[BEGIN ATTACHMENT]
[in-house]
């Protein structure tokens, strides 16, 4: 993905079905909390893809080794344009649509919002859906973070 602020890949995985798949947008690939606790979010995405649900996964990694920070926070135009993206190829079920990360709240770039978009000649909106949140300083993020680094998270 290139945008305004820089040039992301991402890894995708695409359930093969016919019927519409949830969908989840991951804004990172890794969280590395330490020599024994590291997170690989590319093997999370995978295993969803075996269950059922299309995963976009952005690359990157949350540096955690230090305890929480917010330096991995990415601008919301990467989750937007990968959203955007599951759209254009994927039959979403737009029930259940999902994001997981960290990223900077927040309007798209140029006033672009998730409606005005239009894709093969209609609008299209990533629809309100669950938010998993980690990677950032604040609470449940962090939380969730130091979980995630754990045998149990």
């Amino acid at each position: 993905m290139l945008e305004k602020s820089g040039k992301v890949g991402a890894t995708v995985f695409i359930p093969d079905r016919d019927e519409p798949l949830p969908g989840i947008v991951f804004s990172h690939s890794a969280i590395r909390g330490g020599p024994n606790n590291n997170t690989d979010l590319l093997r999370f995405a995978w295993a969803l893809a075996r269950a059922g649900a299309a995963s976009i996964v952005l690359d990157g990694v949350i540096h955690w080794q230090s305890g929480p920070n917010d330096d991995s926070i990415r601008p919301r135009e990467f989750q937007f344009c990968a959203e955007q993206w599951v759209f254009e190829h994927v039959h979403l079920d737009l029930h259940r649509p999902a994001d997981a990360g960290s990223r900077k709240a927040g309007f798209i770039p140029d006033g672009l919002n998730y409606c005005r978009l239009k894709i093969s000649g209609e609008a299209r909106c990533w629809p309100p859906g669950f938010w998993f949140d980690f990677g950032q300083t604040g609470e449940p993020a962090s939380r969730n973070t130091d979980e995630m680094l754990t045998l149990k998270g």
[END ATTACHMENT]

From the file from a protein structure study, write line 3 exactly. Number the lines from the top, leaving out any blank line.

């Amino acid at each position: 993905m290139l945008e305004k602020s820089g040039k992301v890949g991402a890894t995708v995985f695409i359930p093969d079905r016919d019927e519409p798949l949830p969908g989840i947008v991951f804004s990172h690939s890794a969280i590395r909390g330490g020599p024994n606790n590291n997170t690989d979010l590319l093997r999370f995405a995978w295993a969803l893809a075996r269950a059922g649900a299309a995963s976009i996964v952005l690359d990157g990694v949350i540096h955690w080794q230090s305890g929480p920070n917010d330096d991995s926070i990415r601008p919301r135009e990467f989750q937007f344009c990968a959203e955007q993206w599951v759209f254009e190829h994927v039959h979403l079920d737009l029930h259940r649509p999902a994001d997981a990360g960290s990223r900077k709240a927040g309007f798209i770039p140029d006033g672009l919002n998730y409606c005005r978009l239009k894709i093969s000649g209609e609008a299209r909106c990533w629809p309100p859906g669950f938010w998993f949140d980690f990677g950032q300083t604040g609470e449940p993020a962090s939380r969730n973070t130091d979980e995630m680094l754990t045998l149990k998270g």